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Reader Reviews

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Jacks R Better No Sniveller quilt

in Sleeping Bags - Quilts & Top Bags

Average Rating
5.00 / 5 (7 reviews)

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Stephan Guyenet
( Guyenet )
Jacks R Better No Sniveller quilt on 11/30/2005 13:35:37 MST Report Post Print

Rating: 5 / 5

I bought this quilt to use as insulation for ground sleeping down to 30 degrees. I received it a week ago and I've had the opportunity to test it overnight in my backyard twice.

The design couldn't get much simpler: a rectangular quilt made of 1.1 oz nylon with 2" no-see-um baffles full of 850 fp down. It also has omni-tape (like velcro but better) along part of the long axis and drawcords along each short axis. As a bonus, there's a slit in the middle of the quilt lined with omni-tape that allows it to be used as an insulated poncho (it's not waterproof though). The fabric is very pleasant on the skin. The construction appears flawless. The down seemed a bit clumpy at first but I've let it loft for a few days and it looks better now.

The whole thing weighs 20 oz and packs down small (7" cube if compressed). They include a silnylon compression sack but I don't plan on compressing it much.

The bottom drawcord allows you to form an adequate footbox. My advice is to also use the top drawcord to seal in the heat and avoid drafts. Pull the toggle out on one side, then tie the cord to the loop on the other side. This will act sort of like a neck baffle in a cold-weather bag.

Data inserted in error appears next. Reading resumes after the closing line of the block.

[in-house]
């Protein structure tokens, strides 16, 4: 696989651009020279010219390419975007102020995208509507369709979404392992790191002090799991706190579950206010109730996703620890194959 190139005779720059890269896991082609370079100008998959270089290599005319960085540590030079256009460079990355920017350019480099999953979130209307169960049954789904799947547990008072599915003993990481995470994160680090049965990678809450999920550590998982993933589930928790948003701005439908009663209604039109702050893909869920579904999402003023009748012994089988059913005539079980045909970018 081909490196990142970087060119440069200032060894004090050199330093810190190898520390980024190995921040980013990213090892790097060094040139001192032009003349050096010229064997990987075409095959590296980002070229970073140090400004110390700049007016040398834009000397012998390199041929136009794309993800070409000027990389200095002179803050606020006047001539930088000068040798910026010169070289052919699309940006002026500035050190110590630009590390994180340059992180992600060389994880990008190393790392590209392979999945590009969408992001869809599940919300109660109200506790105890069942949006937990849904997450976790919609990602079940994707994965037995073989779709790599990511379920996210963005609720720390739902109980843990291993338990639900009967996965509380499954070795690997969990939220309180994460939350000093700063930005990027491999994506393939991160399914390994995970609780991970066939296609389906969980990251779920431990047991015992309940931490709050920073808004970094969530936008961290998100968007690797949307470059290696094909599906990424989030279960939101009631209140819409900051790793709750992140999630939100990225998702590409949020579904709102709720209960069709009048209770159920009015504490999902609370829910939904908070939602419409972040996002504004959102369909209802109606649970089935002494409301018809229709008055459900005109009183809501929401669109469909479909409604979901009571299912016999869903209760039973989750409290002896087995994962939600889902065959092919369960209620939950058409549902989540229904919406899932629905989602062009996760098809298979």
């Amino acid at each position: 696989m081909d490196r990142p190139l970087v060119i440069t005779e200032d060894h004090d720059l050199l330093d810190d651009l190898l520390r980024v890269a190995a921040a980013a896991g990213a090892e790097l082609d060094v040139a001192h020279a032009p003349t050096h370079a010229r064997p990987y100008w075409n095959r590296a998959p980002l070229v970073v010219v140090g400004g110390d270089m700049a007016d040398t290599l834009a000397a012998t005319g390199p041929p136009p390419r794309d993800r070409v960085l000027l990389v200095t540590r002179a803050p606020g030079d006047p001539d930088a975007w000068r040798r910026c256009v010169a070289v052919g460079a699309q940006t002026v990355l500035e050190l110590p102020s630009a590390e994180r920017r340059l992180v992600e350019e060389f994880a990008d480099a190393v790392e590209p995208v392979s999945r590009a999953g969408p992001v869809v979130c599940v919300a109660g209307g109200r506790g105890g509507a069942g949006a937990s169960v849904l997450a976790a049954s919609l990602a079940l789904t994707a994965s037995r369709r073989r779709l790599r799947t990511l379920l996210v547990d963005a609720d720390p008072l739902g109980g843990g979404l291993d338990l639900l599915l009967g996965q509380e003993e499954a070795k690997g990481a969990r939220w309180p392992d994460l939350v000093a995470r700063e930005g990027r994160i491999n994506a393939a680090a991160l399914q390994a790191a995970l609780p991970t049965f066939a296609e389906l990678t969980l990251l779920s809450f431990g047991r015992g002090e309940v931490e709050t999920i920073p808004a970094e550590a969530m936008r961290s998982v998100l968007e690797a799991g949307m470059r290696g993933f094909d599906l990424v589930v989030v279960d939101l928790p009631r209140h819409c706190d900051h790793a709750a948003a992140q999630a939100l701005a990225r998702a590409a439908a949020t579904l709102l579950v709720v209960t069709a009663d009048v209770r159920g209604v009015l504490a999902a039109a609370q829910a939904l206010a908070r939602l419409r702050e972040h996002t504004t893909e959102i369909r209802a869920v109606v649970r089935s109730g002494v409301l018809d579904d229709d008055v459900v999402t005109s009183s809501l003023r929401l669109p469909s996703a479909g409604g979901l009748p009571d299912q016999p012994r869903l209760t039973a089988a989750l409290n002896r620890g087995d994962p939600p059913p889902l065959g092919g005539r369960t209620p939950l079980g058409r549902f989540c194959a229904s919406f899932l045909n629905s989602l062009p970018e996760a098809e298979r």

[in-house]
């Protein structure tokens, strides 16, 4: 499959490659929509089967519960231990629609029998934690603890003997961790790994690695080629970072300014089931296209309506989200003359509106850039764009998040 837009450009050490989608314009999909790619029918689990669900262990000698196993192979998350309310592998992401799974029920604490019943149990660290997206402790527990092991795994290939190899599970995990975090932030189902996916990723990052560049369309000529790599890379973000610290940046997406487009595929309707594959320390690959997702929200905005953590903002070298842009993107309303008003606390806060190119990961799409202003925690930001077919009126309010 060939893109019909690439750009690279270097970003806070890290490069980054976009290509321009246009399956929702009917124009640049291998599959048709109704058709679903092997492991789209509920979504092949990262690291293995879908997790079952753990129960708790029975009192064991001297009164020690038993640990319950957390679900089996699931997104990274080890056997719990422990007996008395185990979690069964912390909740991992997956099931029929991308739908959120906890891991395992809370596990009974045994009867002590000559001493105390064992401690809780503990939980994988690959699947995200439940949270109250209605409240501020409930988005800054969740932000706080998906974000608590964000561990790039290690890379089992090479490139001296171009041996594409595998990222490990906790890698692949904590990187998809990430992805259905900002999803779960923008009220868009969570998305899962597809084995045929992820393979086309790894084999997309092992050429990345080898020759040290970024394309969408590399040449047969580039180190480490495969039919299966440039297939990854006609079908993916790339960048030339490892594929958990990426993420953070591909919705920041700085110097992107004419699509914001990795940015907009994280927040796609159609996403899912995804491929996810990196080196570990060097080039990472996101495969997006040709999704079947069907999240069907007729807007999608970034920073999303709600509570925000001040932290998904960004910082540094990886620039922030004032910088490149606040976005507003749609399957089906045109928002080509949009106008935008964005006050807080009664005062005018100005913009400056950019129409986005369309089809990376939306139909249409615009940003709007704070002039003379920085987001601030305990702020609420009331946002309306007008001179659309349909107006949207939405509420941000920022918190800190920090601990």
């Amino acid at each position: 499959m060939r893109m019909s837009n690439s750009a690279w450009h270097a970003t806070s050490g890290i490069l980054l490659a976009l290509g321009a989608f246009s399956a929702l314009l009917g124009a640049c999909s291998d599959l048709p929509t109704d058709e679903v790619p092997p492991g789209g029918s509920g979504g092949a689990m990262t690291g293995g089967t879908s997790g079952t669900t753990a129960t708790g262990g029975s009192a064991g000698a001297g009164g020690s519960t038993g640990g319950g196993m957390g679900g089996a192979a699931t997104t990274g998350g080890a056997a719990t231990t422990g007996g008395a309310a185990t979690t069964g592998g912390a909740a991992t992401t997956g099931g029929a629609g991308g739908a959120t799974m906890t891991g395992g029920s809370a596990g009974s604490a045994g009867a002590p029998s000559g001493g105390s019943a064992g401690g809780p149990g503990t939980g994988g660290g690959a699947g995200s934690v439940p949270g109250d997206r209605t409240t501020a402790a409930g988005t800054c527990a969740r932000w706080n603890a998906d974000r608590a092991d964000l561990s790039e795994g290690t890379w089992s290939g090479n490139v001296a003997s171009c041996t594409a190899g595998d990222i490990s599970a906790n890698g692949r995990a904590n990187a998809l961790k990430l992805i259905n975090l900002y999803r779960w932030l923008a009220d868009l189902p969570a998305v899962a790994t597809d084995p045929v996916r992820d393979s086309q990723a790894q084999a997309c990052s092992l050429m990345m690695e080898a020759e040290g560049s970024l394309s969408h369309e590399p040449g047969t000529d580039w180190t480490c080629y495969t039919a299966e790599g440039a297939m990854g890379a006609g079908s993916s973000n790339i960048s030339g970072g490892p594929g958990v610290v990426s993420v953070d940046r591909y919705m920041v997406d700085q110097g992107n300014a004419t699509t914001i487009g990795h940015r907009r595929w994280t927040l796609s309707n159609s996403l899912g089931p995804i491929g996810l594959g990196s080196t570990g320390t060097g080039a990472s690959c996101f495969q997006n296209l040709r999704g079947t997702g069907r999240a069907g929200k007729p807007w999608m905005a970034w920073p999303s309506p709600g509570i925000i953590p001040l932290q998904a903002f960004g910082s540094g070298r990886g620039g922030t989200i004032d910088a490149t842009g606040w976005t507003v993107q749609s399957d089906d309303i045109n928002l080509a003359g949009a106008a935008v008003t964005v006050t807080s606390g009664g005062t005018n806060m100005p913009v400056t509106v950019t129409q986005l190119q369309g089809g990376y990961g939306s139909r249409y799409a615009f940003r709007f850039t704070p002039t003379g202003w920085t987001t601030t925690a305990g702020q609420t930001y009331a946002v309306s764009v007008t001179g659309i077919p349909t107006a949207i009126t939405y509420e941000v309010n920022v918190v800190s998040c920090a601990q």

I bought this quilt for ground sleeping. I was able to spend the night comfortably at 32 C under a tarp in the rain, but only once I optimized my use of the quilt. I wore a light insulating layer, thin balaclava, wool hat, and wool socks. I also loosely cinched the top of the bag around my neck as described above. I should also mention that I'm a cold sleeper. The quilt is wide enough (48") that you don't get too much cold air when you turn.

Overall, a good deal on a good quilt. The design is thoughtful and well executed. It's very versatile, just like the Jacks designed it to be. The price is good, next to comparable products. This will be my new primary bag for lows between 30 and 50+ degrees F. I'd say it's about as warm as an average 30 F-rated sleeping bag, if used correctly.

There is one improvement I would love to see on this quilt: one more small loop in the center of the quilt's left side. This would allow me to tie a cord across and cinch the center of the bag more snugly around me. I think that would improve the bag's temp rating further for essentially no weight. I'll make this modification myself on my own quilt.

Richard Matthews
( food )

Colorado Rockies